The asylum it seems is a replica of what people go through every day. The division of the ward into two seems to be the various divides that characterize human society. They may also represent unifying principles that form divisions or oppositions in society. No matter where people are, they need to be accepted into a social grouping and once they have been unable to fit into one, they find a situation where they fit. Those who have been chased away from the wards of the seeing have to adjust to where people do not. Yet there are those who pretend to fit in and will use any means at their disposal to feel as though they are part of a social grouping. The doctor’s wife is one such character from in the asylum. She risks going blind by staying with the infected just so she can be next to her husband. The doctor’s wife seems to embody the kind of people who do not abandon others even in time of crisis. Even though she is not blind, she does not go away from her husband understating that he may survive without her. She therefore does ensure that she is close to her husband. As law and ethics are breaking down all around her, she believes that her husband needs her and upholds her vows to stick by her husband until death.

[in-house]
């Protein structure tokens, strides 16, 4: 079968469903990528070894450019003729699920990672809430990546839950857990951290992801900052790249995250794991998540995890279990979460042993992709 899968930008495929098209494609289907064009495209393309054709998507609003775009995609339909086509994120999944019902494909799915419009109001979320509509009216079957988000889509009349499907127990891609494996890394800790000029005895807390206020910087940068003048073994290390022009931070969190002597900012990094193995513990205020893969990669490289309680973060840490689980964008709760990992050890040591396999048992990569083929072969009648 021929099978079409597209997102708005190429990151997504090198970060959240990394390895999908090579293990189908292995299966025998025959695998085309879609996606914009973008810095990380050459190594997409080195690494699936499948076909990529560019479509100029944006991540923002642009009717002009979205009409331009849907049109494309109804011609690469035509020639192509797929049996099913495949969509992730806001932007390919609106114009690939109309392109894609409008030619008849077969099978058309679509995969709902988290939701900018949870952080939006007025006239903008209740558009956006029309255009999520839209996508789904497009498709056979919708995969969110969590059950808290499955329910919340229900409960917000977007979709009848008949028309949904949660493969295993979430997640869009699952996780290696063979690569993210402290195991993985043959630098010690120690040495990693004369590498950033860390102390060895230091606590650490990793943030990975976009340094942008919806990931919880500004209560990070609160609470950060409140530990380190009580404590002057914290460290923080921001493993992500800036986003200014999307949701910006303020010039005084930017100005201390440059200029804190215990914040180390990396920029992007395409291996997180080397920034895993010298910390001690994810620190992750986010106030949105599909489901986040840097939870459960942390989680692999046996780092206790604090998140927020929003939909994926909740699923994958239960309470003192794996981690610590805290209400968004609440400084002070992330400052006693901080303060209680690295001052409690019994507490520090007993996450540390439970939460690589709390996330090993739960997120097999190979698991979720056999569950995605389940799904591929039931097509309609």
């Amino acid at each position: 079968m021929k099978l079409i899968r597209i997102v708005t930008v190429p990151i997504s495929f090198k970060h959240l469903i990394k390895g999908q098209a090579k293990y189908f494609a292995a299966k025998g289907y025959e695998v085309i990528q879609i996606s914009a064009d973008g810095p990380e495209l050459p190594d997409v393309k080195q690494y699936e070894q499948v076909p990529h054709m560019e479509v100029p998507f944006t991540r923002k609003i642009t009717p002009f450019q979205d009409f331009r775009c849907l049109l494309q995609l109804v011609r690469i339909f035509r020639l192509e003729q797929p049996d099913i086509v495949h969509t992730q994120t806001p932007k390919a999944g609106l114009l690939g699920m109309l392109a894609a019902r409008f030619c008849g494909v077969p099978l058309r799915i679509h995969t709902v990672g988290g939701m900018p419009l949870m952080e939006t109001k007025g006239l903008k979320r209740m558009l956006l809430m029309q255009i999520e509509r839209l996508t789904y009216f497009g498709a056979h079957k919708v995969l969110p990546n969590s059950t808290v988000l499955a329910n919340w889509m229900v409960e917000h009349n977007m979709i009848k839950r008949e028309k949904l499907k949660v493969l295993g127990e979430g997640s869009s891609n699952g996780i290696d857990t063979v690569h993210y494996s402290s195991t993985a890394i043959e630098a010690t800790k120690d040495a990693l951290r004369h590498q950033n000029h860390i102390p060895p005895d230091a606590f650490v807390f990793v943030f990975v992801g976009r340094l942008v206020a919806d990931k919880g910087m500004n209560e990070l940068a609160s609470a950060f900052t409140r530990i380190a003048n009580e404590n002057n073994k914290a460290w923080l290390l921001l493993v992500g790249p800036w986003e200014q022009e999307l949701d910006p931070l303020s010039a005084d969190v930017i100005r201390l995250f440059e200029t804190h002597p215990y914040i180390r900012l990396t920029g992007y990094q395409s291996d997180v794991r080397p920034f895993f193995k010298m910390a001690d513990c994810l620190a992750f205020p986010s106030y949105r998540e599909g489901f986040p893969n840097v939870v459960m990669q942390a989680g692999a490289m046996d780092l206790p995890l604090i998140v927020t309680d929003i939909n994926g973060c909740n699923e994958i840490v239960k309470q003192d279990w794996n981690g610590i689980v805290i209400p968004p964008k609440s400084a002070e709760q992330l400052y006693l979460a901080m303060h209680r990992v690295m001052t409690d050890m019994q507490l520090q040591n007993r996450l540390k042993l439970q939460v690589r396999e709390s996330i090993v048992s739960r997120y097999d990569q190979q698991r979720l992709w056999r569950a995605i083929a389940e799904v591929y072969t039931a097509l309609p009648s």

The people at the asylum have been treated in a manner that suggests that they have been condemned to their deaths. While it seems necessary to contain the contagion, it would be better to ensure that these people received some sort of treatment in the period of their confinement. However, the government has forgotten that its mandate is to protect the people in the asylum. However, they have been prohibited from leaving the premises and the soldiers protecting the perimeter have been ordered to shoot if any one attempts to leave the premises. This is when the doctor wishes to get some antibiotics from the guards. The guard replies by saying, “you get back to either where you came from or you’ll be shot” (Saramago 63). In this sense, it shows that the blind have been detained against their own will. In the face of this calamity, the people have been denied their freedom. One may argue that the contagion had affected the whole city and that government structures may not be in place to ensure that such facilities operate effectively. However, placing these people there shows that the government still has the capability to help. In the meantime, the people in the asylum have to suffer because the government ethics and law regarding safeguarding people’s health has broken down.